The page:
How to Demand More of Development Plans
JULY 21, 2017
In most organizations, individual development planning is one of the most simultaneously stressful and disappointing annual rituals we practice. Overwhelmed leaders must engage in what should be a deep, thoughtful, and forward-looking dialogue - frequently with all of their employees, in a compressed timeframe, all while reviewing twelve months' worth of performance. Employees rarely feel that they've gotten the attention they need and deserve. And after all that, plans are generally packed away (like holiday decorations) until next year.
Research consistently acknowledges that learning, growth and development are among the top reasons people stay with or leave a job. With increasing competition for top talent, leaders must find ways to make development planning more effective and enjoyable for their employees. Those who are successful at doing this demand more of the development plan. And you can too by leveraging these best practices.
Institute the not-one-meeting rule
Never write a development plan in one meeting. Doing so communicates to the employee that this is a task to be crossed off a to-do list. Instead, treat development planning as the iterative, ongoing activity it's intended to be. Jointly create a ’sloppy copy' draft of initial ideas and sleep on it. Return after a few days of reflection to enhance your initial thoughts. Given the importance of this process to the organization and the individual, it deserves more than cursory attention. It deserves curious attention, thoughtful consideration and the creativity that can come from a process rather than a point in time.
Start with what
Before digging into detailed actions, identify a set of appetizing, inspiring objectives. This represents what the employee wants to learn, do or achieve. This foundational element of development planning is frequently overlooked.
Cross-reference the why
Development objectives must have the staying power required to compete over an extended period of time with other priorities, setbacks and distractions. A sustained focus requires a clear understanding of how the objectives fit with and support personal goals and business needs.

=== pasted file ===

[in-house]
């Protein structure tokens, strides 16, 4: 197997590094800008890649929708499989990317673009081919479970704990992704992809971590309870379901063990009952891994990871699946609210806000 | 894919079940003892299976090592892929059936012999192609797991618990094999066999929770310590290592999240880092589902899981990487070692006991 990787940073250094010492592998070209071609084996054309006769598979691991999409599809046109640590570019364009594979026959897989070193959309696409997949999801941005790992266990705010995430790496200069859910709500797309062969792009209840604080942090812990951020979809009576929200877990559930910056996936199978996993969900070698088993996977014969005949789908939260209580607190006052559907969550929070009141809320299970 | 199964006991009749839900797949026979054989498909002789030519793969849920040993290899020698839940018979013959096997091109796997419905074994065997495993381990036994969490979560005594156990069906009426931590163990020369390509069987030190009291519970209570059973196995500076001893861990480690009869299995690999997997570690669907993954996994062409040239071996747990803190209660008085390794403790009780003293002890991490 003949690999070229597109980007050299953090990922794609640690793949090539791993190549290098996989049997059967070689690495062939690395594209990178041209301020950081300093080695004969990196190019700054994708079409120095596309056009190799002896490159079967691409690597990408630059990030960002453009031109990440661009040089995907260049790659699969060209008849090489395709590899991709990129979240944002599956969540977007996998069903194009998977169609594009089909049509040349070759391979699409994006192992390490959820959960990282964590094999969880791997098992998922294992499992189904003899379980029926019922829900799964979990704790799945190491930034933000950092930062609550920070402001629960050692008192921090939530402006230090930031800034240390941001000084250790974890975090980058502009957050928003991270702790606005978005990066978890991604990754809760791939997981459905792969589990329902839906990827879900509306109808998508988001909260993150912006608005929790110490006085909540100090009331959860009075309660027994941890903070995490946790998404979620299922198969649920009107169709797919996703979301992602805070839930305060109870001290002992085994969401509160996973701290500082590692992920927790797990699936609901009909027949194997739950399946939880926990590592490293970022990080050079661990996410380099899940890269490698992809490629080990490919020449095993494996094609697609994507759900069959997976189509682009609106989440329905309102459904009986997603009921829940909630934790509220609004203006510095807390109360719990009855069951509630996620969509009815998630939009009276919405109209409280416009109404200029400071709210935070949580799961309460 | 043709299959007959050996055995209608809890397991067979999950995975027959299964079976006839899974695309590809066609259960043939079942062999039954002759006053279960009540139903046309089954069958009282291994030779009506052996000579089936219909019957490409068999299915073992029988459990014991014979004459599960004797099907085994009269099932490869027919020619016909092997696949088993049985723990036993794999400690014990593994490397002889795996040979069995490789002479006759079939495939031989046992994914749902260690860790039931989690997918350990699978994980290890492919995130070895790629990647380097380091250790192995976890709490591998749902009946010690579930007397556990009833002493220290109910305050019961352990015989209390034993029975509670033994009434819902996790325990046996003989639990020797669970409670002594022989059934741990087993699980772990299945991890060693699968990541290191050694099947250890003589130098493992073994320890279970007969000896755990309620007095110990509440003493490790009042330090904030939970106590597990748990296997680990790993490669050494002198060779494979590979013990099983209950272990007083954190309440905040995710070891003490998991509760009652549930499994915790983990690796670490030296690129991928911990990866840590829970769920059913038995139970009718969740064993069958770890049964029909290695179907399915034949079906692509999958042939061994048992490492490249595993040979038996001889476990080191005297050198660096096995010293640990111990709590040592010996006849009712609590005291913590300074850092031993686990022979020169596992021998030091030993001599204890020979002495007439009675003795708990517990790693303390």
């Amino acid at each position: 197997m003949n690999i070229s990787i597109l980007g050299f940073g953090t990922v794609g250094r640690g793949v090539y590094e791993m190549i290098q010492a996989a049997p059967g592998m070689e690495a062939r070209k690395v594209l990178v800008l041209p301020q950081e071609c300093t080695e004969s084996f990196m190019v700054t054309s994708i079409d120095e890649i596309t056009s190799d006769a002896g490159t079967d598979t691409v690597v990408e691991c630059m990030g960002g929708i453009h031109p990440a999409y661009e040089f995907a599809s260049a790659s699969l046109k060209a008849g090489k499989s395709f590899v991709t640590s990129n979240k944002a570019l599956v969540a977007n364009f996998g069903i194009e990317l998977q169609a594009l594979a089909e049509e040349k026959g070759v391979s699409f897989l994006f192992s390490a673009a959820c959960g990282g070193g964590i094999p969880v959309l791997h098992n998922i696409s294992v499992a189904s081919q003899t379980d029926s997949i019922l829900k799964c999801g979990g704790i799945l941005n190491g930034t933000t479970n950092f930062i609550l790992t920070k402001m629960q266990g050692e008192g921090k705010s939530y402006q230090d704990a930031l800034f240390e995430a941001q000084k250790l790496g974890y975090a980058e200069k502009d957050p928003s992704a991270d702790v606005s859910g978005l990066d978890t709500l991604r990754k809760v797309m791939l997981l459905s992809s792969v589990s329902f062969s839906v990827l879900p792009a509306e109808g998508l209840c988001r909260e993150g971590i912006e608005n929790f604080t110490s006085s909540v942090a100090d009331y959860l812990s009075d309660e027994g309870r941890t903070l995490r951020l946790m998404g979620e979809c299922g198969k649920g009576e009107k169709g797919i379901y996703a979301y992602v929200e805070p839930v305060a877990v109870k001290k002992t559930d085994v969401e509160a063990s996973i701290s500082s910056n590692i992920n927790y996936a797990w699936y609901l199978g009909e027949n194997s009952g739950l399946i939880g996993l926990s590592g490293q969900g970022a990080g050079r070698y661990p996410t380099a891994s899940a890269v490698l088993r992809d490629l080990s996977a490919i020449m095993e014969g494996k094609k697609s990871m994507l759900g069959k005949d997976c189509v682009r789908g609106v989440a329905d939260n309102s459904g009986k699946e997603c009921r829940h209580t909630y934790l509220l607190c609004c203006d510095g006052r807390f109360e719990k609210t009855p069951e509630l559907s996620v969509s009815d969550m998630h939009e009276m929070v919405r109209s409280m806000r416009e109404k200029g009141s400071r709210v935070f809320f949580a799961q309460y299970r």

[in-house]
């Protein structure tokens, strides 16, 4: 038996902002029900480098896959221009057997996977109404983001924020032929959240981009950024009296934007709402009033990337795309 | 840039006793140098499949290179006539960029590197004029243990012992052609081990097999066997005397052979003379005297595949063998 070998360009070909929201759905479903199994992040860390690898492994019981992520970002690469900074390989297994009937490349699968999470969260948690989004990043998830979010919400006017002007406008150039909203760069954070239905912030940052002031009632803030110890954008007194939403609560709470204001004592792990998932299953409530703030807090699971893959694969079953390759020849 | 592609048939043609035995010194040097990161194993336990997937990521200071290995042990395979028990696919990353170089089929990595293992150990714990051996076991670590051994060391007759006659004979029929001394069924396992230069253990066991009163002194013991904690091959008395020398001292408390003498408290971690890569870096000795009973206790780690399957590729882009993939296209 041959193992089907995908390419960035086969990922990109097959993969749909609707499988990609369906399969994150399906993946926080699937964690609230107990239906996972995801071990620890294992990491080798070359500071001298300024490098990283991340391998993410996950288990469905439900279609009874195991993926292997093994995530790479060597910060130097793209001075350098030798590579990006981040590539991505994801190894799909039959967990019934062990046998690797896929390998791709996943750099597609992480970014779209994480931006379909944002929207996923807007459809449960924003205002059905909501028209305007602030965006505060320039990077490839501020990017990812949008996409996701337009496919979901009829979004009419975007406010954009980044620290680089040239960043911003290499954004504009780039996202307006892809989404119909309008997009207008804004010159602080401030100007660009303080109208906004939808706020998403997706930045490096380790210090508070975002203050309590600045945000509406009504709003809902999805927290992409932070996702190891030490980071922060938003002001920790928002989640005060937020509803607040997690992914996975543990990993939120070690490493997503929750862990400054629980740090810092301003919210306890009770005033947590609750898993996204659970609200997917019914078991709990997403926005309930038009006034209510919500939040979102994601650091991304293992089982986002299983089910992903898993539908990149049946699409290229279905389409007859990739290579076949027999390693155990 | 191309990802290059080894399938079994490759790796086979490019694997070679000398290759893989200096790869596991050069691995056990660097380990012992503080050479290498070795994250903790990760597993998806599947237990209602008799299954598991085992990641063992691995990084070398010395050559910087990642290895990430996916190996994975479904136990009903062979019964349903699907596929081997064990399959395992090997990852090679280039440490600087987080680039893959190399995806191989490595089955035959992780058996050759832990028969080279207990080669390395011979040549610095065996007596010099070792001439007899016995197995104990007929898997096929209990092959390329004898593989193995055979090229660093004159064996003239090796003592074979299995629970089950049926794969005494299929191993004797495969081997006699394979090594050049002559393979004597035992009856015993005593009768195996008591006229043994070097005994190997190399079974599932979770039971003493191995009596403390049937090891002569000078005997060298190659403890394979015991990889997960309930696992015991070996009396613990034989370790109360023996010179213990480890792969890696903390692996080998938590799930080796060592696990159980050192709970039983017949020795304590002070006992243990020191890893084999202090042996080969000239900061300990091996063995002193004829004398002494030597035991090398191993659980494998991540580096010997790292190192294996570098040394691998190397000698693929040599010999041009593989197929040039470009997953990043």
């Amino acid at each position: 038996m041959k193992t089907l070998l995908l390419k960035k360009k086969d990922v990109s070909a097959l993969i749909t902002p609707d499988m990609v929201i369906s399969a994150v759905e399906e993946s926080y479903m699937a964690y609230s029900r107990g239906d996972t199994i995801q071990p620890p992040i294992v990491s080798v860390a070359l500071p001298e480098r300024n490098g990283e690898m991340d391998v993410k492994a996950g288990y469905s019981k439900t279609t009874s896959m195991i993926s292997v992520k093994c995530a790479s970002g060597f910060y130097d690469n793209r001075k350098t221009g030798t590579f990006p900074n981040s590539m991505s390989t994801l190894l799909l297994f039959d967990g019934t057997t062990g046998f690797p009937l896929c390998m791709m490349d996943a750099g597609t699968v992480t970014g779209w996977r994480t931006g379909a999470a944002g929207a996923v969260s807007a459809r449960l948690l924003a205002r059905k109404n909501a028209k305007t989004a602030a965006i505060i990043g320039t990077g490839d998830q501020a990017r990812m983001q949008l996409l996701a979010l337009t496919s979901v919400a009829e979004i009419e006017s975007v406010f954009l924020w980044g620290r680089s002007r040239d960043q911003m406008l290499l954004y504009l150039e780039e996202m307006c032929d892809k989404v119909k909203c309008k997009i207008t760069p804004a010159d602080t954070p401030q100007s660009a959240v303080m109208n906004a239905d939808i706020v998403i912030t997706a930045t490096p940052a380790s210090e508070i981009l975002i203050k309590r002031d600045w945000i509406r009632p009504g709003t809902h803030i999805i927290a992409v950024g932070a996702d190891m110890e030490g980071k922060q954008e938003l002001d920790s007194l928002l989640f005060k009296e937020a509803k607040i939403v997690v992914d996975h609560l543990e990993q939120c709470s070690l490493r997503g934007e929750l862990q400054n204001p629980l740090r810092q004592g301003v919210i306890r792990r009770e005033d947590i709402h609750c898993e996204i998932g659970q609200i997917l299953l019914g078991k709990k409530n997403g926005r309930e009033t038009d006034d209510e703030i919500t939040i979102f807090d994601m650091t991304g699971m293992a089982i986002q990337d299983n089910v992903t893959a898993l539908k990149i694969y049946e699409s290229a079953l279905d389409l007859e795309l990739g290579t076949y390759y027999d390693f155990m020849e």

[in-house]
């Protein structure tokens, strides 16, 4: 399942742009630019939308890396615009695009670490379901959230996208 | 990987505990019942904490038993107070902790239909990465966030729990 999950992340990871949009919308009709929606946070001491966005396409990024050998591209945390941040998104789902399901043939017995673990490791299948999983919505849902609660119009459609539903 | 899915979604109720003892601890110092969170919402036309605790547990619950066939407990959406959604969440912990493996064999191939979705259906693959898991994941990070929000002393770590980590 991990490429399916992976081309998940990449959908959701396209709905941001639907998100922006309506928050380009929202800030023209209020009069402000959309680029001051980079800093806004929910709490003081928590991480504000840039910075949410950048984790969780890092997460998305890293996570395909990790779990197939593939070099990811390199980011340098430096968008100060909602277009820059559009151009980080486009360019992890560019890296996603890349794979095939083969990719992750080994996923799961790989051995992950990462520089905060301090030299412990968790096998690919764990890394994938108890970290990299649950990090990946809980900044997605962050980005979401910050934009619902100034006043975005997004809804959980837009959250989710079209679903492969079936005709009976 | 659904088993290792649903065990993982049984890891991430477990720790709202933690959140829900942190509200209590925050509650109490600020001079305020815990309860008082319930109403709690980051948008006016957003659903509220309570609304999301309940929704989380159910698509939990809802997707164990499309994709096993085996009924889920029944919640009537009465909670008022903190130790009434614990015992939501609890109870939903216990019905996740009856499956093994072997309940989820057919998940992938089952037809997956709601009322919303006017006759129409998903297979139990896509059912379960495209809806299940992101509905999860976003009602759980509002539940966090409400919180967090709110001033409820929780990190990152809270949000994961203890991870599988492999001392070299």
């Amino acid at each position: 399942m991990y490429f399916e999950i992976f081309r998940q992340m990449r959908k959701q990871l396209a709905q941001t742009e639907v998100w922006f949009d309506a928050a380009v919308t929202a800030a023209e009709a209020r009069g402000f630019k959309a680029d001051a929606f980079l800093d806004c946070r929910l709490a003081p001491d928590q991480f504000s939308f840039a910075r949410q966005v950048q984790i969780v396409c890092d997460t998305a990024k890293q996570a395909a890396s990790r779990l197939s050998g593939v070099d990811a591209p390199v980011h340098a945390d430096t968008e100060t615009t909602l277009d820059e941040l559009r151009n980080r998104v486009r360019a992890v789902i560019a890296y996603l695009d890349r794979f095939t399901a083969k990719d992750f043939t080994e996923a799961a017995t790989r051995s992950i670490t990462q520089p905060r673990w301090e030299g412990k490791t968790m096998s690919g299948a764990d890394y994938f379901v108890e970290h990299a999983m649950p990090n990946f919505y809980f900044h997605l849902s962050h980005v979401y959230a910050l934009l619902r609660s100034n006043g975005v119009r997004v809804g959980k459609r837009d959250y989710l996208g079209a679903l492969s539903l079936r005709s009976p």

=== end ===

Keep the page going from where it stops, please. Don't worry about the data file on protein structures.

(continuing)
Handle the how
Early attempts at development planning should resemble a brainstorming effort. Start by surfacing many ideas, even those that might not be realistic, and whittle the list down to the most actionable and interesting ways for the employee to reach his or her objectives. Get creative. Don't rely exclusively on workshops for learning. Connect people for peer-to-peer exchanges. Suggest mentoring possibilities. Encourage ride-alongs. Explore hands-on experiences that will build necessary skills.
Then, perform a reality check. Review the plan to ensure that it's doable and break it down into attainable steps. It's demotivating to review a development plan twelve months down the line, only to see that no progress was made.
Encourage employee ownership
Development is a partnership. Employees can no longer be passive consumers of an organization's or a leader's developmental efforts. They must take the lead, set the pace, and have skin in the game. This kind of mutual accountability creates the conditions for greater buy-in, commitment and follow-through.
Document the plan
Because memories are short and attention is fractured in today's workplace, always write down the details of the plan. Keep in mind that you're documenting it on paper, not in concrete. Development planning must have depth and staying power while being flexible and fluid. A written document provides a starting point for focus, monitoring, and adjustments as conditions change.
Create an attention plan
It's easy for plans to be tucked away and forgotten. Because good intentions get lost in a sea of busy, it's critical to agree with employees about how you will keep the development objectives and actions top of mind. Depending upon the situation, regular check-ins, monthly plan reviews or quarterly updates will ensure that development gets the attention it deserves. This also gives the opportunity to update and edit the plans so that they can become the living, breathing, iterative tools they're intended to be.
Catch ’em developing
A good development plan will offer countless specific behaviors, activities and accomplishments that will signal progress. Effective leaders identify these development markers in advance. Then they watch for and recognize their employees' efforts and achievements. Jumping on positive steps forward in the moment telegraphs the importance of development and encourages employees to invest more attention and energy.
While the development plan itself is simply an artifact that memorializes conversations and sets a joint intention, it's the most visible, tangible dimension of a process that's critically important to employees and organizations alike. Demanding more of the development plan is the first step toward realizing the full potential and power of the individual development process.
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